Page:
Breathing clean air is no longer a guarantee in the United States. Many of our most populated metropolitan areas, as well as some surprisingly less populated regions are considered to have unhealthy levels of ozone and particle pollution. According to the American Lung Association, 131.8 million people live in an area that gets an “F” rating on air quality. Major health risks such as asthma, heart attack, lung cancer, overall cardiovascular health, low birth weight, infant mortality and even premature death have all been linked to breathing polluted air.
There are a variety of factors that contribute to air pollution. Combustion engine vehicles such as cars, trucks, buses and jet airplanes produce toxic exhaust which creates smog and holes in the ozone layer. Factories, power plants, office buildings and personal residences also contribute to smog by burning fossil fuels such as oil and coal. Other contributing factors can include pesticides, insecticides, herbicides and dust from fertilizers.
So, how does your air fare?
Top 5 U.S. Cities* – Highest Levels of Air Pollution:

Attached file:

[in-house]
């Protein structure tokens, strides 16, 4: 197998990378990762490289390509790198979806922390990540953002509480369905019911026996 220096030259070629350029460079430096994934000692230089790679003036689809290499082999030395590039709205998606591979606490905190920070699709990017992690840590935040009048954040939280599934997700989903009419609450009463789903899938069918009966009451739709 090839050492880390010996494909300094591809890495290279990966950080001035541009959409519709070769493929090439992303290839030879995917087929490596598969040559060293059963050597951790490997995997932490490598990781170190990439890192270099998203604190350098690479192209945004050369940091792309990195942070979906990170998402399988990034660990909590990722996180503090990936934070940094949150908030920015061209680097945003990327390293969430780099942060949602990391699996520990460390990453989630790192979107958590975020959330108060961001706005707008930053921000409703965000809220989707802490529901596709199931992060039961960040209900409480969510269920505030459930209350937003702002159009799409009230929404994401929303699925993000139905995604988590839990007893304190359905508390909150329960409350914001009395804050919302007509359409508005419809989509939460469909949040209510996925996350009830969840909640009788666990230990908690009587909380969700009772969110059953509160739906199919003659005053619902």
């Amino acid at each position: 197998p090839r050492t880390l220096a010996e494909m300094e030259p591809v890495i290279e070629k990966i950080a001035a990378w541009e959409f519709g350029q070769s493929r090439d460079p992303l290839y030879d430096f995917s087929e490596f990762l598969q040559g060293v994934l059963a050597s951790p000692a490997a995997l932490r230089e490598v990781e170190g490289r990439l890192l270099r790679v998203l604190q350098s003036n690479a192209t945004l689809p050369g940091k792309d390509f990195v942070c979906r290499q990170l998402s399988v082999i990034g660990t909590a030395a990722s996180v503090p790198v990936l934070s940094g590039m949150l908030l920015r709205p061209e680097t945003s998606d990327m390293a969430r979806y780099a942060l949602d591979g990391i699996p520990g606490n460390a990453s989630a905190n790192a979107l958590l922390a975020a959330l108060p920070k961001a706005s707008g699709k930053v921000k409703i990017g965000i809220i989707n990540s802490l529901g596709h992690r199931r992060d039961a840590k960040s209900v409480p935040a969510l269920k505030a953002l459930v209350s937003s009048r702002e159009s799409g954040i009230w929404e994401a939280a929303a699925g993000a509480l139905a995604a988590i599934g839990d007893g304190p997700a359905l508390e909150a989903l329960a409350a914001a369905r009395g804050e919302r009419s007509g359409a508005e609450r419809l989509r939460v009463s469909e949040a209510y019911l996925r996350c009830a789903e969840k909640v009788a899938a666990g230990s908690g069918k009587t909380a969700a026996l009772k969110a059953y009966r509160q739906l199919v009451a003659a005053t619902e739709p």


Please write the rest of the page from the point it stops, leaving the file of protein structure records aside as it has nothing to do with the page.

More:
- Bakersfield, CA
- Hanford-Corcoran, CA
- Los Angeles, CA
- Visalia-Porterville, CA
- Fresno-Madera, CA
Cities in the Midwest such as Cincinnati, Pittsburgh and Louisville round out the top 10, so you can see that air pollution reaches from coast to coast in the United States.
Top 5 U.S. Cities* – Cleanest Air:
- Cheyenne, WY
- Santa Fe, NM
- Bismarck, ND
- Great Falls, MT
- Honolulu, HI
If you are not lucky enough to live in a region with the cleanest air quality, there are steps you can take to improve your own personal space.
- Walk or bike when possible. If not, use public transportation or car pool.
- Choose fuel efficient, low-polluting vehicles
- Consider replacing old wood burning stoves with new energy saving EPA certified models. Buy Energy Star (environmentally friendly) products for lighting and appliances.
- Invest in a quality furnace filter, to capture debris, dust, and more from your air and make sure to change your home’s air filters on a regular basis as recommended by the manufacturer.
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* The American Lung Association State of the Air 2012 report